Make It More Than a Memory

Gil Alon hugs the policeman who saved his life during the Meron tragedy. (David Cohen/Flash90)

Nearly two weeks have passed since the global Jewish community was plunged into shock and deep mourning over the horrific events in Meron. And, to some degree, we are still reeling from the news. But as history as repeatedly shown, with the passage of time, the searing pain etched into the collective heart of Klal Yisrael will begin to fade and, for the most part, the community’s attention will turn elsewhere.

Yet for 43 families mourning the 45 victims of the tragedy in Meron (two sets of parents lost two of their children, R”l) their loss will be something they will be faced with on a daily basis until we will merit techiyas hameisim. For the grieving widows left without a husband to care for them, the young orphans without a father to guide them, and the loving parents left without their son — and, in some cases, sons — to light up their lives, life will never be the same again.

As detailed in the moving feature that appears on these pages, the many caring Jews who flocked to be menachem avel the families during the week of the shivah came to console but ended up being consoled. They came to give chizuk and instead received chizuk from the incredible strength exhibited by the mourners.

Harav Yitzchak Mendel Englard, father of two of the victims, quoted another of the bereaved parents who related that he and his son were both pinned under the crushing weight of the fallen crowd. Heaven decreed that the father would survive but that his son’s soul would leave his body. “Apparently,” he said, “we were both given entrance exams to Rabi Shimon’s yeshivah in Heaven. My son was accepted, but I was not.”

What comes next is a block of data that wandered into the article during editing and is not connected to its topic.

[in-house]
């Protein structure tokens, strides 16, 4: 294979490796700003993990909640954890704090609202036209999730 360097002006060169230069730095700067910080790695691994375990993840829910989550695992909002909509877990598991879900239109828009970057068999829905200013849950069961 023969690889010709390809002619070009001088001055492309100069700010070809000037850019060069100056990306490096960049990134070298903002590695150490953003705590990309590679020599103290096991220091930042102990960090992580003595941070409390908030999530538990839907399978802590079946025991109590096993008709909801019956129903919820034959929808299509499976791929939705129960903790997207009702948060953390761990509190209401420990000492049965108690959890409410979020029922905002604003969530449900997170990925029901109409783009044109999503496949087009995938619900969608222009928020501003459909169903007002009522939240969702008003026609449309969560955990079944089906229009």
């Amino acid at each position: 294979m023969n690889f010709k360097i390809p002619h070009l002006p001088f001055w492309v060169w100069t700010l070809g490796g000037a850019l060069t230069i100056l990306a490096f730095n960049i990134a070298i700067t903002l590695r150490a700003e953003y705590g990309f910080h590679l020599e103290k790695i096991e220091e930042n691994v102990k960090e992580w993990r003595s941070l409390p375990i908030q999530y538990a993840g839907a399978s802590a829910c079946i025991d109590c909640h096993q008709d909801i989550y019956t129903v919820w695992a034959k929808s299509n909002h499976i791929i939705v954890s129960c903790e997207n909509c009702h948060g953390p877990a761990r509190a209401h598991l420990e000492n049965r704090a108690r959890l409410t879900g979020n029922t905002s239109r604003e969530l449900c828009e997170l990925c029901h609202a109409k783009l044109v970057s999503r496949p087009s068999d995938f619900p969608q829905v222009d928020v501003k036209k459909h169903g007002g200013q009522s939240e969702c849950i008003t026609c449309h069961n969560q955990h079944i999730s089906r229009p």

Among those who came to the Englard home to be menachem avel were two men wearing jeans and T-shirts. Despite his own, unfathomable anguish, Rav Englard focused on making them feel comfortable.

“I am what I am and you are what you are, but we all come together to share the pain and give one another strength. It doesn’t matter how observant you are or are not — we are all Jews,” he told them. “You know what? Please invite me to your personal simchos, and I will make sure to invite you to mine.”

Faced with a heartbreaking test, the families sanctified the name of Hashem by accepting His will without question. Tapping the wellsprings of emunah peshutah inherited from Avraham Avinu, they viewed the devastating occurrence through the prism of Torah Jews. In so doing, they were a source of inspiration for Jews throughout the world.

Now, in the days, months, and years to come, we must be there for them.

We must do all that is humanly possible so that they are not forgotten even well after the tragedy is no longer in the headlines. Whether it is financial support for the orphans and widows, or support for the various projects and initiatives to memorialize the bachurim and the children who were niftar, we must be there for them in every way possible.

Whatever we do, the one thing we must not do is forget … and go back to business as usual.